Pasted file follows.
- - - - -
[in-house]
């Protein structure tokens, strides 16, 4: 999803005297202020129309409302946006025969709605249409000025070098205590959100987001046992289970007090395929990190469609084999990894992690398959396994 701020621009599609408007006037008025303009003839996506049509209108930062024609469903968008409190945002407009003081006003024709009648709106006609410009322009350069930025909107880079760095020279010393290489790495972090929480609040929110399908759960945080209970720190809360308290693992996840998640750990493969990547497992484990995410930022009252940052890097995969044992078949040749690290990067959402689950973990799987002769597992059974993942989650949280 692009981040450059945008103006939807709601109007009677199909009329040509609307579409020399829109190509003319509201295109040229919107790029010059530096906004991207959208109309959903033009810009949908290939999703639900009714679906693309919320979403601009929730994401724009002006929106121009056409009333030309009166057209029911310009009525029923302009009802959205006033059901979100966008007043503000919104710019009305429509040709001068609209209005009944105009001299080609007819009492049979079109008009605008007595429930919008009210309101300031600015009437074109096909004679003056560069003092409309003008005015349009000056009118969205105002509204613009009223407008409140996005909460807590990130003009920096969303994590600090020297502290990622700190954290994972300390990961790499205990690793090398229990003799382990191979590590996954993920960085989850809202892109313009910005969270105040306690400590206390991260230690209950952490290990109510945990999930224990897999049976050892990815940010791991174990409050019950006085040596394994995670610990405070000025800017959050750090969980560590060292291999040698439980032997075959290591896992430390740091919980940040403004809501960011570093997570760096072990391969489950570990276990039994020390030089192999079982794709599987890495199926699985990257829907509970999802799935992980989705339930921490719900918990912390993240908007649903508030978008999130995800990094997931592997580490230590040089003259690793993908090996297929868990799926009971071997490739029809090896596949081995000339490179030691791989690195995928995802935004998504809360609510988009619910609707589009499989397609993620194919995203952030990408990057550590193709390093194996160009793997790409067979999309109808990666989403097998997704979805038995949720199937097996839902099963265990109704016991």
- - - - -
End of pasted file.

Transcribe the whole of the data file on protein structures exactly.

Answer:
[in-house]
């Protein structure tokens, strides 16, 4: 999803005297202020129309409302946006025969709605249409000025070098205590959100987001046992289970007090395929990190469609084999990894992690398959396994 701020621009599609408007006037008025303009003839996506049509209108930062024609469903968008409190945002407009003081006003024709009648709106006609410009322009350069930025909107880079760095020279010393290489790495972090929480609040929110399908759960945080209970720190809360308290693992996840998640750990493969990547497992484990995410930022009252940052890097995969044992078949040749690290990067959402689950973990799987002769597992059974993942989650949280 692009981040450059945008103006939807709601109007009677199909009329040509609307579409020399829109190509003319509201295109040229919107790029010059530096906004991207959208109309959903033009810009949908290939999703639900009714679906693309919320979403601009929730994401724009002006929106121009056409009333030309009166057209029911310009009525029923302009009802959205006033059901979100966008007043503000919104710019009305429509040709001068609209209005009944105009001299080609007819009492049979079109008009605008007595429930919008009210309101300031600015009437074109096909004679003056560069003092409309003008005015349009000056009118969205105002509204613009009223407008409140996005909460807590990130003009920096969303994590600090020297502290990622700190954290994972300390990961790499205990690793090398229990003799382990191979590590996954993920960085989850809202892109313009910005969270105040306690400590206390991260230690209950952490290990109510945990999930224990897999049976050892990815940010791991174990409050019950006085040596394994995670610990405070000025800017959050750090969980560590060292291999040698439980032997075959290591896992430390740091919980940040403004809501960011570093997570760096072990391969489950570990276990039994020390030089192999079982794709599987890495199926699985990257829907509970999802799935992980989705339930921490719900918990912390993240908007649903508030978008999130995800990094997931592997580490230590040089003259690793993908090996297929868990799926009971071997490739029809090896596949081995000339490179030691791989690195995928995802935004998504809360609510988009619910609707589009499989397609993620194919995203952030990408990057550590193709390093194996160009793997790409067979999309109808990666989403097998997704979805038995949720199937097996839902099963265990109704016991």